Psychological Services Clinic
People with social anxiety disorder experience of significant anxiety in social or performance situations. Individuals with social anxiety disorder are often concerned about being judged or evaluated by other people. They may believe that they will behave in an inept or unappealing way in social situations that will lead to embarrassment. Another common concern is that other people will notice signs of their anxiety such as blushing, trembling, sweating, or having a shaky voice. Individuals with social phobia often avoid social situations in which they experience significant anxiety or else suffer through them with marked distress.
People with social anxiety disorder are less likely than others to date or marry. They may have few friends and describe feeling dissatisfied with and not emotionally close in the relationships that they do have. They may not go as far in their education as their talent and money will allow because of the social demands involved in completing an education (class participation, speeches, crowded campuses). Similarly, jobs may be chosen because the social demands are perceived as manageable rather than because of interest. People with social anxiety disorder report missing more work and being less productive at work than others. In some cases, people with social anxiety disorder are unable to work at all due to their fears. Not surprisingly, individuals with social anxiety disorder typically report that their quality of life is unsatisfactory. Individuals with social anxiety disorder may become depressed due to the losses they experience as a result of their social anxiety. Some individuals also develop problems when alcohol or drugs are used to self-medicate social anxiety symptoms.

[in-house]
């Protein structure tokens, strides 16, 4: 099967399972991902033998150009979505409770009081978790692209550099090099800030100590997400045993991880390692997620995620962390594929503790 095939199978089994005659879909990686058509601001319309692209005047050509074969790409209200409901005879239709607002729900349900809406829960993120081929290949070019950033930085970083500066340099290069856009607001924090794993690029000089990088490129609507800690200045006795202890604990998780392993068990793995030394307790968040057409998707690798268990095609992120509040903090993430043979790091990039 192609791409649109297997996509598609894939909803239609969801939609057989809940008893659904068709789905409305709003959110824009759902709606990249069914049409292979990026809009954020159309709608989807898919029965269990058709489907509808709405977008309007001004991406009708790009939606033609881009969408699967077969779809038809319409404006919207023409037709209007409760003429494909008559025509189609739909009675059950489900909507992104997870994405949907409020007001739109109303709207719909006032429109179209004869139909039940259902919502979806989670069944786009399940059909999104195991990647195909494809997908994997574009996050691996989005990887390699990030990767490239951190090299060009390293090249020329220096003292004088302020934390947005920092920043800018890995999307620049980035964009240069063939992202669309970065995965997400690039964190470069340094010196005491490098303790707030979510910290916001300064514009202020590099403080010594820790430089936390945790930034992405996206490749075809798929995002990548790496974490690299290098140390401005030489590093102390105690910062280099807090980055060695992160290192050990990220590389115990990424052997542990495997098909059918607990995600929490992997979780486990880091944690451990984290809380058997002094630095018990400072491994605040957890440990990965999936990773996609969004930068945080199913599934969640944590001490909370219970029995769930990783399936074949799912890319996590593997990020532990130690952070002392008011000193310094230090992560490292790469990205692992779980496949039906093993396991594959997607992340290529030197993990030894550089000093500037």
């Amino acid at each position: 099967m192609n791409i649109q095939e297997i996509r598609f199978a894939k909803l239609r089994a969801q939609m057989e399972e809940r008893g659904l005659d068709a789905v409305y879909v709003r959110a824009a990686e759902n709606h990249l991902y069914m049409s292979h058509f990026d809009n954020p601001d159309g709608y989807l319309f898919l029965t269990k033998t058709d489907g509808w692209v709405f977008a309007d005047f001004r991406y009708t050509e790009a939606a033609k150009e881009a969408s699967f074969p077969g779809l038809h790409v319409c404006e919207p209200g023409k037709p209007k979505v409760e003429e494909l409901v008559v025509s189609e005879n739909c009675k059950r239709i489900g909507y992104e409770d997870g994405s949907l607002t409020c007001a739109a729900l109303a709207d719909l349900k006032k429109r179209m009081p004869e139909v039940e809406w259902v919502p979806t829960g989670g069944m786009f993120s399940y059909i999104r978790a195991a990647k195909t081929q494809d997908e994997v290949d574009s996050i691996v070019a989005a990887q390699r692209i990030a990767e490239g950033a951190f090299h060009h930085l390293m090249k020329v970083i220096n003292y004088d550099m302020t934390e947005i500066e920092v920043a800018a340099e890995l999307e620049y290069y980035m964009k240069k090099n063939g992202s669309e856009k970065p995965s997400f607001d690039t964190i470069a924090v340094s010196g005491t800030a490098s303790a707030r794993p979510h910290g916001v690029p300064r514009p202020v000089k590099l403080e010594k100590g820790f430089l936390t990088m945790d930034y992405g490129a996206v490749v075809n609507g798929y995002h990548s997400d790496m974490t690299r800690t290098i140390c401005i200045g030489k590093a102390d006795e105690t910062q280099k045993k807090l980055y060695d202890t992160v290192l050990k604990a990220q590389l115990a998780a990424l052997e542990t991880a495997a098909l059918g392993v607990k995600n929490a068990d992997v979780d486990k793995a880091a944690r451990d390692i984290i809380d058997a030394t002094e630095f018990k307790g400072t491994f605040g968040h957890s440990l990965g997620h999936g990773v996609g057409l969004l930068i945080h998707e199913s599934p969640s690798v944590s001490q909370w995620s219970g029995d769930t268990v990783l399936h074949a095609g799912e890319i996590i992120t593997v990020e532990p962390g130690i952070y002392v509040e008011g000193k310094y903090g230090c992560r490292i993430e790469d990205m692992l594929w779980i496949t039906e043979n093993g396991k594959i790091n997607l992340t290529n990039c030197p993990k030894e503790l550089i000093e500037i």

Research suggests that as many at 13% of people suffer from social anxiety disorder at some point in their lives, and it is the 3rd most common psychiatric disorder (National Comorbidity Survey).
Both disorders involve concern about negative evaluation by other people. There is considerable overlap in the symptoms of social anxiety disorder and avoidant personality disorder (and many people believe that they are actually two different ways of describing the same problems, with avoidant personality disorder describing a severe form of social anxiety disorder). The treatments for both disorders are the same.